a fault in one of the submarine cable, the SMW4, has been recorded, resulting in degraded internet access across the country.

A submarine cable fault has affected the internet speed in the country after which the Pakistan Telecommunication Company Ltd (PTCL) started to shift internet traffic to other cables. According to the sources in PTA, a fault in one of the international submarine cables, the SMW4, has been recorded, resulting in slow internet services across Pakistan.

Read more: Pakistan Suffers from Slow Internet Speed Due to Submarine Cable Fault

The submarine cable fault disrupted internet services in many other countries

The southeast Asia–Middle East–Western Europe 4 (SEA-ME-WE 4) is an optical fiber submarine communications cable system that carries telecommunications between Singapore, Malaysia, Thailand, Bangladesh, India, Sri Lanka, Pakistan, United Arab Emirates, Saudi Arabia, Sudan, Egypt, Italy, Tunisia, Algeria, and France. According to sources, Pakistan’s total bandwidth capacity has been reduced by roughly 20% as a result of submarine cable fault. The situation is being monitored by the relevant authorities, and PTA has urged PTCL to increase capacity on other cables in order to combat slow internet services in Pakistan.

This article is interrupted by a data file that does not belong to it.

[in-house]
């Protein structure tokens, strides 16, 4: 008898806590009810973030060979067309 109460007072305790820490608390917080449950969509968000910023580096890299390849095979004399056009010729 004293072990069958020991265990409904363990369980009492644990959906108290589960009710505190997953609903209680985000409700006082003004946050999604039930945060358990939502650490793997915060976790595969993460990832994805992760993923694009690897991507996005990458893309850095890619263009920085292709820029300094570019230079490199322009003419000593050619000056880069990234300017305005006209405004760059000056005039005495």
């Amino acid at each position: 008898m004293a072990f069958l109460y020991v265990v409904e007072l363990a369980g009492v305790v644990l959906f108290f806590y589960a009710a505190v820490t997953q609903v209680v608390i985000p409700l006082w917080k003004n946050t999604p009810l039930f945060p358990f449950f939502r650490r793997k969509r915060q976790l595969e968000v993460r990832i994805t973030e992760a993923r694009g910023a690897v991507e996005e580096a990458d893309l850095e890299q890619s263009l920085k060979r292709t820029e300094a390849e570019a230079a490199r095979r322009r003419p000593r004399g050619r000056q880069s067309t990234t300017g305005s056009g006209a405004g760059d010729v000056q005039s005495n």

The eastbound traffic is severely hampered due to pending difficulties that need rectification. As much of the traffic to and from Pakistan passes through India and Singapore, the impact may be larger than usual. Until the issue is completely resolved, which might take hours, days, or weeks, internet users across the country are expected to experience slower internet speeds.

Internet Services hits new high in 2021

Industries that became essential during lockdowns, and virtual work, saw a great increase in customer satisfaction. In fact, several industries are performing better than they were pre-pandemic, including TV and Internet providers, and streaming media. The internet services jumped from 54% to  244% and streaming media services escalated to 107% from 94%. Bruce Temkin, head of the XM Institute and a trend researcher said; “In the early days of the pandemic, I don’t think anyone could’ve predicted the magnitude of the shift in consumer sentiment from COVID-19. But after the initial interruption to our lives turned into a multi-year ordeal, it’s no surprise that the organizations in the best shape are the ones that pivoted quickly by responding to ongoing changes in their customers’ needs and expectations.”

Source: Pro Pakistani

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